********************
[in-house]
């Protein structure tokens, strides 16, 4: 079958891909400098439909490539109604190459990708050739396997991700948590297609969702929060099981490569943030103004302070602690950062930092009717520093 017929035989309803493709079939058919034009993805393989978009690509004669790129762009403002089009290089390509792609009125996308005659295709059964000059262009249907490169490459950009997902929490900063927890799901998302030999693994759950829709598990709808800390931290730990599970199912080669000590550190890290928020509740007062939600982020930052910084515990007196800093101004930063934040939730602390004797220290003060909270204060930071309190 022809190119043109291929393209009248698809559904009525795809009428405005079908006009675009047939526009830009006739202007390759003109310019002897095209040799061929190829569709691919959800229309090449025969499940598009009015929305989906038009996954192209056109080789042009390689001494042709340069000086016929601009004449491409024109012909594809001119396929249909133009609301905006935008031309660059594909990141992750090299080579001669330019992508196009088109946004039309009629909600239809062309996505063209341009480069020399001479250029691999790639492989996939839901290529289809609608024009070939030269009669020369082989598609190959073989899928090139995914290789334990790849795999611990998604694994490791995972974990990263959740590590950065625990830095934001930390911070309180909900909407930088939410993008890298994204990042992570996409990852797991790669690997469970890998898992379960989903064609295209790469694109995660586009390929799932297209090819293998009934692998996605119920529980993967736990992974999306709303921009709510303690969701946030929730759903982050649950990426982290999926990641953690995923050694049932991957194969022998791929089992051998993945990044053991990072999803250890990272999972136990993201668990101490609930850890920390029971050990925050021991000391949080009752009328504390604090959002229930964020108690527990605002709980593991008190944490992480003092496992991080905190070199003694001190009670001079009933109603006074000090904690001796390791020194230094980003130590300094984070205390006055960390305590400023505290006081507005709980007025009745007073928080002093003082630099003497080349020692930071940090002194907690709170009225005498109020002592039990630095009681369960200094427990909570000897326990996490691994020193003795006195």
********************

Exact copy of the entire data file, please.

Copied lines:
[in-house]
């Protein structure tokens, strides 16, 4: 079958891909400098439909490539109604190459990708050739396997991700948590297609969702929060099981490569943030103004302070602690950062930092009717520093 017929035989309803493709079939058919034009993805393989978009690509004669790129762009403002089009290089390509792609009125996308005659295709059964000059262009249907490169490459950009997902929490900063927890799901998302030999693994759950829709598990709808800390931290730990599970199912080669000590550190890290928020509740007062939600982020930052910084515990007196800093101004930063934040939730602390004797220290003060909270204060930071309190 022809190119043109291929393209009248698809559904009525795809009428405005079908006009675009047939526009830009006739202007390759003109310019002897095209040799061929190829569709691919959800229309090449025969499940598009009015929305989906038009996954192209056109080789042009390689001494042709340069000086016929601009004449491409024109012909594809001119396929249909133009609301905006935008031309660059594909990141992750090299080579001669330019992508196009088109946004039309009629909600239809062309996505063209341009480069020399001479250029691999790639492989996939839901290529289809609608024009070939030269009669020369082989598609190959073989899928090139995914290789334990790849795999611990998604694994490791995972974990990263959740590590950065625990830095934001930390911070309180909900909407930088939410993008890298994204990042992570996409990852797991790669690997469970890998898992379960989903064609295209790469694109995660586009390929799932297209090819293998009934692998996605119920529980993967736990992974999306709303921009709510303690969701946030929730759903982050649950990426982290999926990641953690995923050694049932991957194969022998791929089992051998993945990044053991990072999803250890990272999972136990993201668990101490609930850890920390029971050990925050021991000391949080009752009328504390604090959002229930964020108690527990605002709980593991008190944490992480003092496992991080905190070199003694001190009670001079009933109603006074000090904690001796390791020194230094980003130590300094984070205390006055960390305590400023505290006081507005709980007025009745007073928080002093003082630099003497080349020692930071940090002194907690709170009225005498109020002592039990630095009681369960200094427990909570000897326990996490691994020193003795006195």